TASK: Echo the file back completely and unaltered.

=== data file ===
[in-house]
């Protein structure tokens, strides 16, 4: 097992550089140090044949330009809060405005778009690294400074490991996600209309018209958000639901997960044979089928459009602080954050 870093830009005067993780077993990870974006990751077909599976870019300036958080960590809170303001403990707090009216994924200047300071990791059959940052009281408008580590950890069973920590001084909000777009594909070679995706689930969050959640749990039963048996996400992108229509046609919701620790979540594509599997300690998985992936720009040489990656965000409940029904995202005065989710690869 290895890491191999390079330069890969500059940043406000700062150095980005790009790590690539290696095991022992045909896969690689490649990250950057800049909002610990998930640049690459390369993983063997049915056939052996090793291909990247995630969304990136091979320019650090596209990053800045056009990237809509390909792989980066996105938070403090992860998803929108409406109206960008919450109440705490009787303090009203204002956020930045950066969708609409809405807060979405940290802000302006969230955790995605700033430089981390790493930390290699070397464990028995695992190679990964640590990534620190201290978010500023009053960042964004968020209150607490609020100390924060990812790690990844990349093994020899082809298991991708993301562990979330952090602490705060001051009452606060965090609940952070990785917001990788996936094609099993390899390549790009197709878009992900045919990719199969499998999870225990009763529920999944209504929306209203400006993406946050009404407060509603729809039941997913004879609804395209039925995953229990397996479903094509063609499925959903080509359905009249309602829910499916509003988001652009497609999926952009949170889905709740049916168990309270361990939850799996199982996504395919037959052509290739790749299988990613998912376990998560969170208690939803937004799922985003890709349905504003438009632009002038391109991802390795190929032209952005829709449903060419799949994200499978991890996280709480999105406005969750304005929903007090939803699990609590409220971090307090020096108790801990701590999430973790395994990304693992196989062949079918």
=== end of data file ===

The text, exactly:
[in-house]
């Protein structure tokens, strides 16, 4: 097992550089140090044949330009809060405005778009690294400074490991996600209309018209958000639901997960044979089928459009602080954050 870093830009005067993780077993990870974006990751077909599976870019300036958080960590809170303001403990707090009216994924200047300071990791059959940052009281408008580590950890069973920590001084909000777009594909070679995706689930969050959640749990039963048996996400992108229509046609919701620790979540594509599997300690998985992936720009040489990656965000409940029904995202005065989710690869 290895890491191999390079330069890969500059940043406000700062150095980005790009790590690539290696095991022992045909896969690689490649990250950057800049909002610990998930640049690459390369993983063997049915056939052996090793291909990247995630969304990136091979320019650090596209990053800045056009990237809509390909792989980066996105938070403090992860998803929108409406109206960008919450109440705490009787303090009203204002956020930045950066969708609409809405807060979405940290802000302006969230955790995605700033430089981390790493930390290699070397464990028995695992190679990964640590990534620190201290978010500023009053960042964004968020209150607490609020100390924060990812790690990844990349093994020899082809298991991708993301562990979330952090602490705060001051009452606060965090609940952070990785917001990788996936094609099993390899390549790009197709878009992900045919990719199969499998999870225990009763529920999944209504929306209203400006993406946050009404407060509603729809039941997913004879609804395209039925995953229990397996479903094509063609499925959903080509359905009249309602829910499916509003988001652009497609999926952009949170889905709740049916168990309270361990939850799996199982996504395919037959052509290739790749299988990613998912376990998560969170208690939803937004799922985003890709349905504003438009632009002038391109991802390795190929032209952005829709449903060419799949994200499978991890996280709480999105406005969750304005929903007090939803699990609590409220971090307090020096108790801990701590999430973790395994990304693992196989062949079918």